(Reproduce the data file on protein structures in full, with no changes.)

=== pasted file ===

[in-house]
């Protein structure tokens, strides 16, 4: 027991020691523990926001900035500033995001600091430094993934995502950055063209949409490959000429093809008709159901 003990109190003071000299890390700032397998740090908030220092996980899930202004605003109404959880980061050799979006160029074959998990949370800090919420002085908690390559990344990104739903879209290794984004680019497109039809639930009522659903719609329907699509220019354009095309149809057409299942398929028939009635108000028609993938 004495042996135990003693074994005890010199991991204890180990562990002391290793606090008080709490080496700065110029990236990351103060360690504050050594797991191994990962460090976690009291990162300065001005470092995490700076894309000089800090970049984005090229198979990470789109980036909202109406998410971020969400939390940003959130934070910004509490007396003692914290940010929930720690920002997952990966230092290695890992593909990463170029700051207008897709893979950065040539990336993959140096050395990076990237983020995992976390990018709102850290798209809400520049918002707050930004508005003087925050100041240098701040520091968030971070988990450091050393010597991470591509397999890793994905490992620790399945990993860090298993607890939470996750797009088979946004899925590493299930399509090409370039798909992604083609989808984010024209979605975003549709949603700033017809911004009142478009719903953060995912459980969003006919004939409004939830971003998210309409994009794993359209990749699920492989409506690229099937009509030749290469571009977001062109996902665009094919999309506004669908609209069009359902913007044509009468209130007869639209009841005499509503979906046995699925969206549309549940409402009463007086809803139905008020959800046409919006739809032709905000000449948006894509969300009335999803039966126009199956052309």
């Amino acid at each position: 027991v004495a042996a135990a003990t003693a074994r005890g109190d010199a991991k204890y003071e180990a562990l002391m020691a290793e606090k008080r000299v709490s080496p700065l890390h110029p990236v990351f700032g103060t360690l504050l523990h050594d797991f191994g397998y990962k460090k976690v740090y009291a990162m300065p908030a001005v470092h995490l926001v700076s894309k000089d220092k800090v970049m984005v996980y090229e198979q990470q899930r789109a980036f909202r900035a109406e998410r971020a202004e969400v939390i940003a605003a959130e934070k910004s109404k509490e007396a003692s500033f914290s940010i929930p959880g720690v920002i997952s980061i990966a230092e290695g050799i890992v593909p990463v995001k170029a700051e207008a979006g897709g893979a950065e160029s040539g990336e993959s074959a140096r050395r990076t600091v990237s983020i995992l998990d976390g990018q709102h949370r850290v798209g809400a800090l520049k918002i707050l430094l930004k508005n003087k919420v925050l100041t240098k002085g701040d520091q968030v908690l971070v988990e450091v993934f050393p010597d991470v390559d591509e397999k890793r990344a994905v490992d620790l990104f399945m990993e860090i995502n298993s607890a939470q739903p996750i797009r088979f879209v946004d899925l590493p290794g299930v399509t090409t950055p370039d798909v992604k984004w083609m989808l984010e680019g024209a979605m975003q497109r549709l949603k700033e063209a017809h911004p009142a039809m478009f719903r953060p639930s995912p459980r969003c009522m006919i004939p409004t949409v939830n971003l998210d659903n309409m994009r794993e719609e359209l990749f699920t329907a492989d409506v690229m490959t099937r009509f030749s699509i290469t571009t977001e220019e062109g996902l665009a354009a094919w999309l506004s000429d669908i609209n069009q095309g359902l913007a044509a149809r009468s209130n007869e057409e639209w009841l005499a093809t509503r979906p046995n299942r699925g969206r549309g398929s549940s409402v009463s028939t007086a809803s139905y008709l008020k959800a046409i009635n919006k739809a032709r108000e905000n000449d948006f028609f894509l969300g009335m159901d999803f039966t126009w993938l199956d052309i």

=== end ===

[in-house]
């Protein structure tokens, strides 16, 4: 027991020691523990926001900035500033995001600091430094993934995502950055063209949409490959000429093809008709159901 003990109190003071000299890390700032397998740090908030220092996980899930202004605003109404959880980061050799979006160029074959998990949370800090919420002085908690390559990344990104739903879209290794984004680019497109039809639930009522659903719609329907699509220019354009095309149809057409299942398929028939009635108000028609993938 004495042996135990003693074994005890010199991991204890180990562990002391290793606090008080709490080496700065110029990236990351103060360690504050050594797991191994990962460090976690009291990162300065001005470092995490700076894309000089800090970049984005090229198979990470789109980036909202109406998410971020969400939390940003959130934070910004509490007396003692914290940010929930720690920002997952990966230092290695890992593909990463170029700051207008897709893979950065040539990336993959140096050395990076990237983020995992976390990018709102850290798209809400520049918002707050930004508005003087925050100041240098701040520091968030971070988990450091050393010597991470591509397999890793994905490992620790399945990993860090298993607890939470996750797009088979946004899925590493299930399509090409370039798909992604083609989808984010024209979605975003549709949603700033017809911004009142478009719903953060995912459980969003006919004939409004939830971003998210309409994009794993359209990749699920492989409506690229099937009509030749290469571009977001062109996902665009094919999309506004669908609209069009359902913007044509009468209130007869639209009841005499509503979906046995699925969206549309549940409402009463007086809803139905008020959800046409919006739809032709905000000449948006894509969300009335999803039966126009199956052309």
């Amino acid at each position: 027991v004495a042996a135990a003990t003693a074994r005890g109190d010199a991991k204890y003071e180990a562990l002391m020691a290793e606090k008080r000299v709490s080496p700065l890390h110029p990236v990351f700032g103060t360690l504050l523990h050594d797991f191994g397998y990962k460090k976690v740090y009291a990162m300065p908030a001005v470092h995490l926001v700076s894309k000089d220092k800090v970049m984005v996980y090229e198979q990470q899930r789109a980036f909202r900035a109406e998410r971020a202004e969400v939390i940003a605003a959130e934070k910004s109404k509490e007396a003692s500033f914290s940010i929930p959880g720690v920002i997952s980061i990966a230092e290695g050799i890992v593909p990463v995001k170029a700051e207008a979006g897709g893979a950065e160029s040539g990336e993959s074959a140096r050395r990076t600091v990237s983020i995992l998990d976390g990018q709102h949370r850290v798209g809400a800090l520049k918002i707050l430094l930004k508005n003087k919420v925050l100041t240098k002085g701040d520091q968030v908690l971070v988990e450091v993934f050393p010597d991470v390559d591509e397999k890793r990344a994905v490992d620790l990104f399945m990993e860090i995502n298993s607890a939470q739903p996750i797009r088979f879209v946004d899925l590493p290794g299930v399509t090409t950055p370039d798909v992604k984004w083609m989808l984010e680019g024209a979605m975003q497109r549709l949603k700033e063209a017809h911004p009142a039809m478009f719903r953060p639930s995912p459980r969003c009522m006919i004939p409004t949409v939830n971003l998210d659903n309409m994009r794993e719609e359209l990749f699920t329907a492989d409506v690229m490959t099937r009509f030749s699509i290469t571009t977001e220019e062109g996902l665009a354009a094919w999309l506004s000429d669908i609209n069009q095309g359902l913007a044509a149809r009468s209130n007869e057409e639209w009841l005499a093809t509503r979906p046995n299942r699925g969206r549309g398929s549940s409402v009463s028939t007086a809803s139905y008709l008020k959800a046409i009635n919006k739809a032709r108000e905000n000449d948006f028609f894509l969300g009335m159901d999803f039966t126009w993938l199956d052309i």